Babies don’t grow in their mother’s stomachs, but what happens in the digestive tract can have a powerful impact on reproduction.
Fertility problems are a little-discussed but increasingly recognized result of several serious gastrointestinal (GI) diseases affecting millions of American women. Women with two of these diseases—Crohn’s disease and ulcerative colitis, known collectively as inflammatory bowel disease (IBD)—need to be particularly careful about how their disease is treated if they want to become pregnant. When the disease is controlled with medication alone, and not surgery, women stand a very good chance of achieving pregnancy. But surgery in the pelvic area seems to have a negative effect on fertility. So if you suffer from these illnesses and want to be pregnant some day, make sure your physician knows your intention before recommending treatment. The decision about what medication to take may be affected by your reproductive plans, too.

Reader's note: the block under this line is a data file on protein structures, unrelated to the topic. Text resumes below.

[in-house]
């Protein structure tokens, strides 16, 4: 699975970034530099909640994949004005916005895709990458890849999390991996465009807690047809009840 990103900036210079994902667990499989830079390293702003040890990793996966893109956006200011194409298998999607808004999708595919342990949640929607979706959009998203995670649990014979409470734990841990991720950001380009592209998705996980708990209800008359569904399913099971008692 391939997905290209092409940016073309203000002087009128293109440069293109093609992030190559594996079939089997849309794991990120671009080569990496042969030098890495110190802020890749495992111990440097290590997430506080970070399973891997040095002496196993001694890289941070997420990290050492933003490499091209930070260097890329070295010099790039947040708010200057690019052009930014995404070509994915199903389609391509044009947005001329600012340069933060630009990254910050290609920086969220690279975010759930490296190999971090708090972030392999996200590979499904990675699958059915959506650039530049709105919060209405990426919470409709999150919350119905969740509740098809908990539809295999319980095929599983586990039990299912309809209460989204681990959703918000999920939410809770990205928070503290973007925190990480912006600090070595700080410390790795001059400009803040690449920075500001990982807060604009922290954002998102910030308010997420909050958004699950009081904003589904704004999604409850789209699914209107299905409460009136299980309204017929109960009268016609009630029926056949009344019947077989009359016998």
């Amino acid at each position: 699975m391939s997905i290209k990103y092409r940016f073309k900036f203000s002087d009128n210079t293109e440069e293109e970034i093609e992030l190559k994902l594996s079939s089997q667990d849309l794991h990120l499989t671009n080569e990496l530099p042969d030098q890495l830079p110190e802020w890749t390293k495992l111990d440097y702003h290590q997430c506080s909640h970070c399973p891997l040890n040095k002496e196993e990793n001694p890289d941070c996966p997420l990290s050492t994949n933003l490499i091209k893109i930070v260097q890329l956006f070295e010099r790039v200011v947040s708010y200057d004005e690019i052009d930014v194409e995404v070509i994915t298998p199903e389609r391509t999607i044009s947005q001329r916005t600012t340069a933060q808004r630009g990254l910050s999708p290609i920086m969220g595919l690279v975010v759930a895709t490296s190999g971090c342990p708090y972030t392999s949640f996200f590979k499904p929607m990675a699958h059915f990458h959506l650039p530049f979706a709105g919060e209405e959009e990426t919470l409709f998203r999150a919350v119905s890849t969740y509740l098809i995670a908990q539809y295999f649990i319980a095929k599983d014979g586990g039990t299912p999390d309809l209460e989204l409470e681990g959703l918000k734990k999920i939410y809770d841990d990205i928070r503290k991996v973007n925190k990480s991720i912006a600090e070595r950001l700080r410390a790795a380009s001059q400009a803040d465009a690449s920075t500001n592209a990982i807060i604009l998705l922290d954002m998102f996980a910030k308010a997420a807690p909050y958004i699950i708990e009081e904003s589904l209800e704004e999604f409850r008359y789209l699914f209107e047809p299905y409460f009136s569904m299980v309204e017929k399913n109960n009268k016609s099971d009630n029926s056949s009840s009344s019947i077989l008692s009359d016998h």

For more fertility tips, check out Conceive's book, Fertility Facts: Hundreds of Tips for Getting Pregnant.